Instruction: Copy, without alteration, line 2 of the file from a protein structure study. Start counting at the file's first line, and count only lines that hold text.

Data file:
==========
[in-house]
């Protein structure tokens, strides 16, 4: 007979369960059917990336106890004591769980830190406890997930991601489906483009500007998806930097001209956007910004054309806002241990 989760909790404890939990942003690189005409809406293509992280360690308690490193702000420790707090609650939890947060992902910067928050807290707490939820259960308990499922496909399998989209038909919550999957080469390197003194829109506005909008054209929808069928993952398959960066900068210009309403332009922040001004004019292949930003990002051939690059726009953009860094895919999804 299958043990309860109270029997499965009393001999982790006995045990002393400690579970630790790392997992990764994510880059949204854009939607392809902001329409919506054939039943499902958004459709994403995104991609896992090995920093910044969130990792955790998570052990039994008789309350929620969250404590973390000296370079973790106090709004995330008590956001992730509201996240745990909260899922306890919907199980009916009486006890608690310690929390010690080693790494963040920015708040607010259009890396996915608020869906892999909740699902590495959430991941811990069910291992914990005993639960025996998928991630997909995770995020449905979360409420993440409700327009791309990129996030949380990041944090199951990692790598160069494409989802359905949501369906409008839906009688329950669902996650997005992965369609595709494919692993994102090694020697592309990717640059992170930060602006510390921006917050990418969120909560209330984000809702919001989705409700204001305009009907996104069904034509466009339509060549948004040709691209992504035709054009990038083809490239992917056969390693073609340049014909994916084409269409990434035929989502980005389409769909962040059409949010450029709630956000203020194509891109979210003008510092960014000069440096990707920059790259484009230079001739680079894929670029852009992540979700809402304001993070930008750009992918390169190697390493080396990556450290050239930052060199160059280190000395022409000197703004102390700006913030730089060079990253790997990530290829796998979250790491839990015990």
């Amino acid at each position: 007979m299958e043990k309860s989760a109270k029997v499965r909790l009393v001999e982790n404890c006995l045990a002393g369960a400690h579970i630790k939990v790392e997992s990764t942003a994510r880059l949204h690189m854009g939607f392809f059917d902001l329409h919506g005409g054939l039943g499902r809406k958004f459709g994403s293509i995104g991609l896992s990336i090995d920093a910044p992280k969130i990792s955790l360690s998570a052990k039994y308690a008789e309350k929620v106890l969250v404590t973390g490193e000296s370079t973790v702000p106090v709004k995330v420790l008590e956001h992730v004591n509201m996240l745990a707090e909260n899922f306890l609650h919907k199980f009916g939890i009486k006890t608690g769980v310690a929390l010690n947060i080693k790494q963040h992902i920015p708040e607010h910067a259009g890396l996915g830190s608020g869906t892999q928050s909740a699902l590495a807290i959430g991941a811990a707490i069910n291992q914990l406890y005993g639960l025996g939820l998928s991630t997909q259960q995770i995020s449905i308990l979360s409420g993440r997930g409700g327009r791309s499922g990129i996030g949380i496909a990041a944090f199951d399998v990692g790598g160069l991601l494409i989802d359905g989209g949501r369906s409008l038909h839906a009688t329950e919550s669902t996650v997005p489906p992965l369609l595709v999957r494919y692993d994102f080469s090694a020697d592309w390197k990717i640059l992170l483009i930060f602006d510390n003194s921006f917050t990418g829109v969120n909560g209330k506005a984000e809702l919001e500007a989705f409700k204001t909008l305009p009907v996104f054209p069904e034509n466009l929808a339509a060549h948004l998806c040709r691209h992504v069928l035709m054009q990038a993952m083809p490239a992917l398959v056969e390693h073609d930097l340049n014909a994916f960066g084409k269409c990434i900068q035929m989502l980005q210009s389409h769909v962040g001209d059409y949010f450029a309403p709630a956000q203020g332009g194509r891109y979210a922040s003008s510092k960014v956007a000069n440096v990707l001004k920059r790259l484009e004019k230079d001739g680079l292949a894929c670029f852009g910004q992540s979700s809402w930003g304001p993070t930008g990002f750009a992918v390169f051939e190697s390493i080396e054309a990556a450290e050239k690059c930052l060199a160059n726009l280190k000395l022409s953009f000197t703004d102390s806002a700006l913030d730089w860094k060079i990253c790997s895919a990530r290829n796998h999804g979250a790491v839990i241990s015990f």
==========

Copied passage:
């Protein structure tokens, strides 16, 4: 007979369960059917990336106890004591769980830190406890997930991601489906483009500007998806930097001209956007910004054309806002241990 989760909790404890939990942003690189005409809406293509992280360690308690490193702000420790707090609650939890947060992902910067928050807290707490939820259960308990499922496909399998989209038909919550999957080469390197003194829109506005909008054209929808069928993952398959960066900068210009309403332009922040001004004019292949930003990002051939690059726009953009860094895919999804 299958043990309860109270029997499965009393001999982790006995045990002393400690579970630790790392997992990764994510880059949204854009939607392809902001329409919506054939039943499902958004459709994403995104991609896992090995920093910044969130990792955790998570052990039994008789309350929620969250404590973390000296370079973790106090709004995330008590956001992730509201996240745990909260899922306890919907199980009916009486006890608690310690929390010690080693790494963040920015708040607010259009890396996915608020869906892999909740699902590495959430991941811990069910291992914990005993639960025996998928991630997909995770995020449905979360409420993440409700327009791309990129996030949380990041944090199951990692790598160069494409989802359905949501369906409008839906009688329950669902996650997005992965369609595709494919692993994102090694020697592309990717640059992170930060602006510390921006917050990418969120909560209330984000809702919001989705409700204001305009009907996104069904034509466009339509060549948004040709691209992504035709054009990038083809490239992917056969390693073609340049014909994916084409269409990434035929989502980005389409769909962040059409949010450029709630956000203020194509891109979210003008510092960014000069440096990707920059790259484009230079001739680079894929670029852009992540979700809402304001993070930008750009992918390169190697390493080396990556450290050239930052060199160059280190000395022409000197703004102390700006913030730089060079990253790997990530290829796998979250790491839990015990």